The courtship and courtship displays in the Narrow-billed Tody are like the rest of the todies and other Coraciiformes, the use of aerial flights and tumbles without distinctive vocalizations (Kepler 1977). Wing rattling appears to be a “unique” trait to tody courtship and has been suggested to resemble some of the manakin (Pipridae) species (Sick 1967).
All tody species nest by using excavated burrows in embankments (typical nesting strategy for most Coraciiformes). The average nest dimensions for the Narrow-billed Tody is 4.4 cm wide by 3.9 cm high (n=57; Kepler 1977: 93, Table 1). The depth of the burrow is approximately 30 cm in the Narrow-billed Tody. The bank height for the where the burrows are excavated is approximately 3 m. Both male and females of the species (including all tody species) dig the burrow and usually begin as early as September, with excavation continuing through June. They vigorously defend the burrow from any trespassers (humans and mongooses included) (Kepler 1977).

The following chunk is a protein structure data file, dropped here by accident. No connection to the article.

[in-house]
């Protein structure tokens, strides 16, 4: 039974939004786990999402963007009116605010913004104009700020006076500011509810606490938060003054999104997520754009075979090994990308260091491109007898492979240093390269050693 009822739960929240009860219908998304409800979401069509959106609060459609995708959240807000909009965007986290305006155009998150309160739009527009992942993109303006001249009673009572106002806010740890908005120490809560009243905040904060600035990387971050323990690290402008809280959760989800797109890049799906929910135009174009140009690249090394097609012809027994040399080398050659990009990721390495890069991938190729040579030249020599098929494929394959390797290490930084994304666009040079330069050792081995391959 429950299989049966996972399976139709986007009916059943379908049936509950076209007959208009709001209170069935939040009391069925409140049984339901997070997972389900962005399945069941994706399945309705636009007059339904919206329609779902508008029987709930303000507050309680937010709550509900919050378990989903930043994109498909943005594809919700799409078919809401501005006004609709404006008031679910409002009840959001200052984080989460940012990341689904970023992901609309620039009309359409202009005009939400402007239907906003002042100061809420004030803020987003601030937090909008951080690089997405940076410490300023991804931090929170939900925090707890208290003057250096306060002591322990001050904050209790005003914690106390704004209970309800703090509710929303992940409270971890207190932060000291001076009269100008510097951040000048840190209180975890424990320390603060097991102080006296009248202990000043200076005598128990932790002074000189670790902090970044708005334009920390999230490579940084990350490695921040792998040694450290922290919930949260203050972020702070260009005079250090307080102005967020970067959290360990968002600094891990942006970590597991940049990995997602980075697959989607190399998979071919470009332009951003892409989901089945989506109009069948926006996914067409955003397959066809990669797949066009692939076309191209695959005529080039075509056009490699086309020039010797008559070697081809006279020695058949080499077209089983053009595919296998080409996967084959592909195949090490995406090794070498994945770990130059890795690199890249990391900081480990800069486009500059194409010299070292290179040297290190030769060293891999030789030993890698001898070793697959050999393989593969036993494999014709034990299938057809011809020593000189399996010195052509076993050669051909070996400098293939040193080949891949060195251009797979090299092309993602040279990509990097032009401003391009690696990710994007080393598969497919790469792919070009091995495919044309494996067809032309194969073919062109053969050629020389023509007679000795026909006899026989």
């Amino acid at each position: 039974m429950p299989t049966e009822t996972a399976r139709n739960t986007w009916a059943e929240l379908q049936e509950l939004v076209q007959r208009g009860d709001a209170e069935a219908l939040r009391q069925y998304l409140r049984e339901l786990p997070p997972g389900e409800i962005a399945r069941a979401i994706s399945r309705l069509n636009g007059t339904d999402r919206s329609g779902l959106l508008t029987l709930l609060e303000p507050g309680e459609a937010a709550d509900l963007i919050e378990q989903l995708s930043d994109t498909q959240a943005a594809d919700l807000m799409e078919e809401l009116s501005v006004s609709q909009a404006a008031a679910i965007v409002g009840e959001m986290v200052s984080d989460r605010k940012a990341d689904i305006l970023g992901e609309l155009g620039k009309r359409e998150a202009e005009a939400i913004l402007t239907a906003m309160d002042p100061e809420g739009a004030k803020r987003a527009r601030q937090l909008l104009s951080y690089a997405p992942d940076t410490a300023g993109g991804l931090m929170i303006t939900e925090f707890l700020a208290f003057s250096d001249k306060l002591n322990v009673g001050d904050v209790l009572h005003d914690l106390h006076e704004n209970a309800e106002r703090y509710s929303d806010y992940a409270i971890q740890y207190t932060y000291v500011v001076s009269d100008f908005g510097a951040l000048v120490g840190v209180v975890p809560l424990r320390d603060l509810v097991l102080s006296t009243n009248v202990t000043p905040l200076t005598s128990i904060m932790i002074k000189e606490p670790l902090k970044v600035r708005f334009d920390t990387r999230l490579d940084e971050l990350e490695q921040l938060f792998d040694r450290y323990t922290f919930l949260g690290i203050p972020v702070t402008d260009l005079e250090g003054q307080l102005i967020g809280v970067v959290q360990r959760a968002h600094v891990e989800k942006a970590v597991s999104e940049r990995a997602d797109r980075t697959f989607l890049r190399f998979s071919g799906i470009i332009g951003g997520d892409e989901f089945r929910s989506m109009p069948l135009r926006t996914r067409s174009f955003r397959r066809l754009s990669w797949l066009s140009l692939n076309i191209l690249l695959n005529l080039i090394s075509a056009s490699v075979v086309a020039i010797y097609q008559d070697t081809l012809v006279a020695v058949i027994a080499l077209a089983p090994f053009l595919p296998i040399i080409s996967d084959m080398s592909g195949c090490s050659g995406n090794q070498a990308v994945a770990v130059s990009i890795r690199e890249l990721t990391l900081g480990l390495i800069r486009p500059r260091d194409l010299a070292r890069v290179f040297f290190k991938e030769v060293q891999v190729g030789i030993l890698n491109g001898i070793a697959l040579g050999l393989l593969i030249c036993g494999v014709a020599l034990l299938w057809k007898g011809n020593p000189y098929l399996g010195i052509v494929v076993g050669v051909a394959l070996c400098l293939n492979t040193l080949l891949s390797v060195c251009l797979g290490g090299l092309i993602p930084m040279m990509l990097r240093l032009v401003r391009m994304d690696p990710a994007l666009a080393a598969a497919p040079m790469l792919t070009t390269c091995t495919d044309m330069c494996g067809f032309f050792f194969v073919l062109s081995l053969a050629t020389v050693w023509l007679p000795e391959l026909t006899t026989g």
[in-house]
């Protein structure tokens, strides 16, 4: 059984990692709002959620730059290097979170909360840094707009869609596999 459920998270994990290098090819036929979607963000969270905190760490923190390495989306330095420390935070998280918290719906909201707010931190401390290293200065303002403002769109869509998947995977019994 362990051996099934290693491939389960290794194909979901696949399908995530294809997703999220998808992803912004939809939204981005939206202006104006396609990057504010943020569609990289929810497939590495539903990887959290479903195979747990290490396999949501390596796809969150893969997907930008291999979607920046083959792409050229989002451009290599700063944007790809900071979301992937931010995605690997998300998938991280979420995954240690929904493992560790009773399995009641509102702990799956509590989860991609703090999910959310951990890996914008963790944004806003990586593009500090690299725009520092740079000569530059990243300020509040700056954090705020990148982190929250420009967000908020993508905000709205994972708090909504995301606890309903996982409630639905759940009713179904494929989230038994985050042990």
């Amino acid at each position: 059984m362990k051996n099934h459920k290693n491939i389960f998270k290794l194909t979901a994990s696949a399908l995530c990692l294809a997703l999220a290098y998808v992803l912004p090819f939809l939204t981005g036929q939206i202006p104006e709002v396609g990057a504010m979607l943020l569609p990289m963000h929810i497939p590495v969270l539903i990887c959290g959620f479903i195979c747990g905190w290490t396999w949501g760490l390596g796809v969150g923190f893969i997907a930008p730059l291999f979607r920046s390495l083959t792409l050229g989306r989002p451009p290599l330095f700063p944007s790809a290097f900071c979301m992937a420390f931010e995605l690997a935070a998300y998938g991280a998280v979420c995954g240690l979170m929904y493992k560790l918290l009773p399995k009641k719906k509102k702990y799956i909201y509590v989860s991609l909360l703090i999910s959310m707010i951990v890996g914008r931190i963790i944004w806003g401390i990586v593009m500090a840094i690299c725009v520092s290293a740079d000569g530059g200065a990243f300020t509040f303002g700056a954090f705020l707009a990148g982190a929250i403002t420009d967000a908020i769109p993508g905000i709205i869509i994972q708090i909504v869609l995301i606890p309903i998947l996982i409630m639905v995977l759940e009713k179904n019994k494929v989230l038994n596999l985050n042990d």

Tody eggs are the smallest of all the Coraciiformes (considered roughly the size of wren eggs). The mean size of the egg is 15.5 x 13.5 mm (n=5) (Kepler 1977). The egg has a very white shell that is glossy and fragile (Kepler 1977). Clutch size for this species (and all tody species) is one to four eggs, usually laid between April and July. Incubation for this species is approximately 2-3 weeks, depending on the season, with both sexes developing brood patches and jointly incubating the eggs (the female has a larger proportion of the incubating times) (Kepler 1977). The nestling period is also approximately 2-3 weeks long, after that the young fledge and the nesting pair separates.